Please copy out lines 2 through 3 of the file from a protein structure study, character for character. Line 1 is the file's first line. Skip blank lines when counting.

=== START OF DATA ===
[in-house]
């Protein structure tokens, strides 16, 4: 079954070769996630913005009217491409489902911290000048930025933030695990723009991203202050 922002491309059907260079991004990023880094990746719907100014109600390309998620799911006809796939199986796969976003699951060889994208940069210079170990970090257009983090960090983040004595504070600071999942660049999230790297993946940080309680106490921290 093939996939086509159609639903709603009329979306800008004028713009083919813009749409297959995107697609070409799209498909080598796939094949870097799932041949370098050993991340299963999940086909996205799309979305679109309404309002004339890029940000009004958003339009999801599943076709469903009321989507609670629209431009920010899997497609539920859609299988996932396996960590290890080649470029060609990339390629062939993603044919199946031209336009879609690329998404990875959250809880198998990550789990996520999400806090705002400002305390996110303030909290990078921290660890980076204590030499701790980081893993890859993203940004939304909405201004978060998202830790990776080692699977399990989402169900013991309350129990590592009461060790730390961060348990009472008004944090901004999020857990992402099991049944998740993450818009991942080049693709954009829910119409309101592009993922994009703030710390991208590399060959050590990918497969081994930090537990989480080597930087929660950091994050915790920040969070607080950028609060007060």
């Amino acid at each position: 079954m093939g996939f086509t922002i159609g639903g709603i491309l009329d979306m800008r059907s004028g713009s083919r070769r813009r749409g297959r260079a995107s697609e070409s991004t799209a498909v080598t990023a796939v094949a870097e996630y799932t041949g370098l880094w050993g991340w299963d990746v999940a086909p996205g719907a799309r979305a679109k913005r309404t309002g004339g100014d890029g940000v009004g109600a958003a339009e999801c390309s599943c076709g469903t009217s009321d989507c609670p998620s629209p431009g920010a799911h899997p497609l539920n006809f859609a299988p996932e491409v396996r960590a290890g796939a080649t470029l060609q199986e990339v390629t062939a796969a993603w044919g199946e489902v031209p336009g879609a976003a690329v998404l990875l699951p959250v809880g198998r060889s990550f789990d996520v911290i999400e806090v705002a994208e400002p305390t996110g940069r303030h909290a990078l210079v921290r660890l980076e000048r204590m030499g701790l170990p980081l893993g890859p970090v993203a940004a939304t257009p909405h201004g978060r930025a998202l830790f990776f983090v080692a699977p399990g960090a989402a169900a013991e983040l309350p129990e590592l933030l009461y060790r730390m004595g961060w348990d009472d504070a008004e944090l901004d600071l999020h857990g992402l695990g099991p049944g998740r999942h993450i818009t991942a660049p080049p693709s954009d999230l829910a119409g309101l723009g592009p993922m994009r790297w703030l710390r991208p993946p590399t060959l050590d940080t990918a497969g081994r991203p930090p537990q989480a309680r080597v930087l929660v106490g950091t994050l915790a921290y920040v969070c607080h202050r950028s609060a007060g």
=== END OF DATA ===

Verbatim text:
């Protein structure tokens, strides 16, 4: 079954070769996630913005009217491409489902911290000048930025933030695990723009991203202050 922002491309059907260079991004990023880094990746719907100014109600390309998620799911006809796939199986796969976003699951060889994208940069210079170990970090257009983090960090983040004595504070600071999942660049999230790297993946940080309680106490921290 093939996939086509159609639903709603009329979306800008004028713009083919813009749409297959995107697609070409799209498909080598796939094949870097799932041949370098050993991340299963999940086909996205799309979305679109309404309002004339890029940000009004958003339009999801599943076709469903009321989507609670629209431009920010899997497609539920859609299988996932396996960590290890080649470029060609990339390629062939993603044919199946031209336009879609690329998404990875959250809880198998990550789990996520999400806090705002400002305390996110303030909290990078921290660890980076204590030499701790980081893993890859993203940004939304909405201004978060998202830790990776080692699977399990989402169900013991309350129990590592009461060790730390961060348990009472008004944090901004999020857990992402099991049944998740993450818009991942080049693709954009829910119409309101592009993922994009703030710390991208590399060959050590990918497969081994930090537990989480080597930087929660950091994050915790920040969070607080950028609060007060």
């Amino acid at each position: 079954m093939g996939f086509t922002i159609g639903g709603i491309l009329d979306m800008r059907s004028g713009s083919r070769r813009r749409g297959r260079a995107s697609e070409s991004t799209a498909v080598t990023a796939v094949a870097e996630y799932t041949g370098l880094w050993g991340w299963d990746v999940a086909p996205g719907a799309r979305a679109k913005r309404t309002g004339g100014d890029g940000v009004g109600a958003a339009e999801c390309s599943c076709g469903t009217s009321d989507c609670p998620s629209p431009g920010a799911h899997p497609l539920n006809f859609a299988p996932e491409v396996r960590a290890g796939a080649t470029l060609q199986e990339v390629t062939a796969a993603w044919g199946e489902v031209p336009g879609a976003a690329v998404l990875l699951p959250v809880g198998r060889s990550f789990d996520v911290i999400e806090v705002a994208e400002p305390t996110g940069r303030h909290a990078l210079v921290r660890l980076e000048r204590m030499g701790l170990p980081l893993g890859p970090v993203a940004a939304t257009p909405h201004g978060r930025a998202l830790f990776f983090v080692a699977p399990g960090a989402a169900a013991e983040l309350p129990e590592l933030l009461y060790r730390m004595g961060w348990d009472d504070a008004e944090l901004d600071l999020h857990g992402l695990g099991p049944g998740r999942h993450i818009t991942a660049p080049p693709s954009d999230l829910a119409g309101l723009g592009p993922m994009r790297w703030l710390r991208p993946p590399t060959l050590d940080t990918a497969g081994r991203p930090p537990q989480a309680r080597v930087l929660v106490g950091t994050l915790a921290y920040v969070c607080h202050r950028s609060a007060g």